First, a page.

Between 2000 and 2007 computer science enrollment in US universities dropped by about 50%! There was undoubtedly many reasons for this drop-off, from the failure of US High Schools to adequately teach math and science to the fear that all future software development would be off-shored. This trend finally started to reverse as this Spring’s CS graduates where starting college in 2008 according to this CRA survey. But with CS enrollment still 25% below 2000 highs, today’s graduates are likely to face a great job market for years to come thanks to both a shortage of trained developers and an exploding need for talent.
Today, not only are more software developers needed in the US and around the world than ever before, but developers need new skills be it in building fast growing web/social networking sites or in programming new types of processor architectures such as ARM, Nvidia Kepler, and AMD Fusion. Thought knowing MySQL, the “M” in the LAMP stack was enough to get a job at hot web startup? Forget it. I visited a “startup” recently running several thousand x86 servers and asked them what database they where using. The reply, we are transitioning as fast as we can off our legacy MySQL code to Couchbase.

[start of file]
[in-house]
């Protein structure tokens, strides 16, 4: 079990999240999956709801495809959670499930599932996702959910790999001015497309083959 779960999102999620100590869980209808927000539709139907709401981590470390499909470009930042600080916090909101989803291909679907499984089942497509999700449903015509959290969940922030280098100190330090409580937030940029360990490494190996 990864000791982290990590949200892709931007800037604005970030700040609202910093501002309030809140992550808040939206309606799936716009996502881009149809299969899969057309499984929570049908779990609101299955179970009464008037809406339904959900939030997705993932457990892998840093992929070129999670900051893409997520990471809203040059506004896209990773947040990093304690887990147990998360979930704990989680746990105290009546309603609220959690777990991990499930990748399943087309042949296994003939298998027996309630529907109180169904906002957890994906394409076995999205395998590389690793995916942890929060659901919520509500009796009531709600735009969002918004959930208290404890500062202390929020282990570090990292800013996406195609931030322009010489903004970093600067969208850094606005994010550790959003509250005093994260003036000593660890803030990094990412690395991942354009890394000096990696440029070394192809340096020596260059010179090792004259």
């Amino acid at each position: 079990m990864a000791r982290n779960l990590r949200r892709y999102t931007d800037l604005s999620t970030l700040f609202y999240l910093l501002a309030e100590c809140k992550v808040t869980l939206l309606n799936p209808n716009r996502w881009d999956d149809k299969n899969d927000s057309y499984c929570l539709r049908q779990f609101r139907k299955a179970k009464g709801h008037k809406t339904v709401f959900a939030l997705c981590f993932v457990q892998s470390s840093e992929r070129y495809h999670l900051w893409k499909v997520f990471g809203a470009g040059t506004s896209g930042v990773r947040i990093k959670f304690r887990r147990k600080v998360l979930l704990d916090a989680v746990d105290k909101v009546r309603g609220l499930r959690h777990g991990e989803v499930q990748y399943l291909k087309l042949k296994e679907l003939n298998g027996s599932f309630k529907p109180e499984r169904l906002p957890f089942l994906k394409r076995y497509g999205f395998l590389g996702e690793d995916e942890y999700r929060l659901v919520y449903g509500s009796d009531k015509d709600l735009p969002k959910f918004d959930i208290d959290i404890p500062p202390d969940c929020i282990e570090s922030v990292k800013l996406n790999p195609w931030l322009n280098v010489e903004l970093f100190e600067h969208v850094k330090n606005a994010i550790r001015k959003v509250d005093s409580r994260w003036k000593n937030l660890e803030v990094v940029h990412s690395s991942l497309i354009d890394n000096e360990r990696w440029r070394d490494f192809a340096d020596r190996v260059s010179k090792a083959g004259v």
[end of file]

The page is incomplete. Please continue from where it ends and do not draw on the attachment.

The demand for programmers experienced in high performance computing continues to explode as well. A PhD in physics with CUDA programming experience might just as easily be found today working on seismic processing codes for an oil company or on the phyciscs engine bringing life-like realism to the latest computer game as they would working at SLAC. While new standards like OpenACC make parallel programming easier, algorithm developers and code designers must still figure out how to structure their code to express the inherent parallelism. There is no silver bullet that replaces a strong background in the fundamentals of computer science.
Moving forward throughout the rest of the decade, be it code running in a mega web data center or on 4000 GPUs in the HP-powered TSUBAME 2.0 supercomputer, there will be countless new jobs created for software developers. Lets hope the trends in growing computer science enrollment continue!